13 Comments

  1. Shane Christmass

    July 13, 2019 at 10:39 am

    Looking fwd to this.

    Salo are going to send me a PDF to review. Such a great list of writers – a few I’m unaware of to – so keen to dive in and review.

    Will post review here once published…

  2. Lovely “Whitman’s Sampler” of literary goodies this weekend.

    The way Trumpworld is going these days the MPAA should re-rate Pasolini’s “Salo” G

  3. First, Chris: Bravo. I like what I see here. It’s a real treat.

    Dennis, I’m glad you had fun at Disney. I like that you do stuff like that.

    Yeah, my friend performs as “Christopher.” He said that Copperfield still consults with him and some others on new illusions. He’ll call them over to his place where he practices and get their opinions on it. My friend considers himself a magician whereas someone like Copperfield is an illusionist. Kind of interesting, the delineation there.

    He said the problem with Criss Angel, who’s just kind of a cock anyway, is that when he had his show MINDFREAK, he was told not to rely on camera angles and all of that for his tricks on the show because he’d someday have a big Vegas stint and would have to re-create a lot of them onstage. Dude refused to listen, did almost everything with camera angles and such, and then when he did get that big Vegas gig, he couldn’t do shit on stage. Totally bombed. Just seems a very hardheaded guy.

    About halfway through “At Swim, Two Boys.” For all the acclaim and the “he’s the gay James Joyce!” stuff, it’s a very conventional narrative. I don’t get the Joyce stuff, other than his use of stream of consciousness, Irish vernacular in some places, and allusions to some other works and stuff. It’s kind of slow going and there are a couple things he does that I think just don’t work. Otherwise, I’m not hating it. Did you know that it won the Ferro-Grumley award too? Hehehe.

    I’m shallow in a lot of respects, you know that, right? I’m really only going to see Spidey 2 to look at Tom Holland. I think he’s hot. Besides, I do like superhero movies in general, the spectacle and CGI and all that. Plus, I get to hang with my friend DR, whom I haven’t seen in a bit.

  4. Excited about the anthology! I haven’t read a lot of Sinclair, and Dahlgren is on my nightstand waiting for me to dive in. This’ll be a good motivator.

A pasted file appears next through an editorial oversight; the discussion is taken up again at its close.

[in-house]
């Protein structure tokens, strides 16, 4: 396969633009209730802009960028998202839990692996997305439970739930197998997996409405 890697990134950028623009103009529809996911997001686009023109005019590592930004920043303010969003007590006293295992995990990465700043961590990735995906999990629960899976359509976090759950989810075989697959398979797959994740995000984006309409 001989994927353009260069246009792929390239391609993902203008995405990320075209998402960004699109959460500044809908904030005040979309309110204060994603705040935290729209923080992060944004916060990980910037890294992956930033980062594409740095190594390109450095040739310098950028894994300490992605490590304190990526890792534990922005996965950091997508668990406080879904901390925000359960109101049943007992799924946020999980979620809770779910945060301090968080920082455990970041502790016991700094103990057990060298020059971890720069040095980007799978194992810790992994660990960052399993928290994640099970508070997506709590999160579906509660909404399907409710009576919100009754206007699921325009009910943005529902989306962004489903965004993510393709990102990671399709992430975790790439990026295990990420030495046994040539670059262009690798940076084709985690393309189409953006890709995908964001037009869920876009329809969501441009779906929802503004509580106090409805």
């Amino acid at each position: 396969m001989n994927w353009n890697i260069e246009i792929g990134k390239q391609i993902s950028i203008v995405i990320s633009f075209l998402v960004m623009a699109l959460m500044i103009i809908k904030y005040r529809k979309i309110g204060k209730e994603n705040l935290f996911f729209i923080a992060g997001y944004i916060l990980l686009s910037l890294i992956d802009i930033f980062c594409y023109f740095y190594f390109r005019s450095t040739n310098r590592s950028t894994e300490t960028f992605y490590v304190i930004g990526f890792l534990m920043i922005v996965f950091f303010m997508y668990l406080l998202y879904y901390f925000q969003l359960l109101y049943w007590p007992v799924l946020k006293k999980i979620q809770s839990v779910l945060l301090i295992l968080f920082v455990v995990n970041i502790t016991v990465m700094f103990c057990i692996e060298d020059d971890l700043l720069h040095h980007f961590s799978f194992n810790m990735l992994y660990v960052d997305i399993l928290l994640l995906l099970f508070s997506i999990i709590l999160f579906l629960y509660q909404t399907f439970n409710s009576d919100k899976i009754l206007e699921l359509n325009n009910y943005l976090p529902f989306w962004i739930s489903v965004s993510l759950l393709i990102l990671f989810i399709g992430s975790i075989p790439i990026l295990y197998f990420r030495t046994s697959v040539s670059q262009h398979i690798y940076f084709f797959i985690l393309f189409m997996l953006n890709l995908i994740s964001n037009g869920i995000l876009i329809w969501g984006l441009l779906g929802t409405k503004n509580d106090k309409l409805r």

Have you listened to the new Purple Mountains? Berman seems at the top of his game. Slightly bummed I won’t be able to see them live, but happy he hasn’t completely lost his mind entirely and doing well.

    Have you seen Dead Don’t Die? As far as summer movies go it’s holding up as my favorite. Very uncaring of audience expectations, which I enjoyed. Seeing it again today with my sister. Wasn’t psyched on Midsommar as much. Fairly boring, and so much fucking exposition I almost left.

    Seeing Sunn0))) for the first time in September. I’m with you in that ‘Life Metal’ is probably my favorite release this year.

    How was Disney Land Paris? Do you have a favorite Disney Land?

    Take care, happy weekend

  5. Have you heard of Instagram celebrity Belle Delphine? I’m convinced that she’s doing some kind of Rachel McLean-style art project around young women’s treatment as sex objects, kawaii cuteness and blatant marketing via social media influencers. Whatever she intends, she got tons of press for selling her bathwater last week (and her Patreon page offers links to Pornhub videos which apparently aren’t as titlating as their titles make them sound.)

    James Stanley and Jesse Hawley are returning to New York next year to perform another theater piece they wrote, directed and act in together, which takes the form of a reunion concert by an ’80s synth-pop group.

    I’m curious about the direction Tumor is going in now – reports have said that he’s going in an even more rock-oriented direction than SAFE IN THE HANDS OF LOVE and playing new songs on this tour which sound somewhere between “Little Red Corvette” and Def Leppard!

  6. lovely; awesome; looking forward to it

  7. Excited for this collection & to read your new work. I’m wondering why they chose “A Little Cloud”, of all the transgressive Joyce…

    There’s been a Bresson retro going on in Dublin and I was able to catch two early films I hadn’t seen before: Les dames du Bois… and Journal d’un curé de campagne. Les dames… was interesting, despite being conventional for Bresson. I was really taken with Labourdette’s performance and how Bresson’s camera interacted with her. But overall I prefer last year’s Mouret film Mademoiselle de Joncquières from the same Diderot story.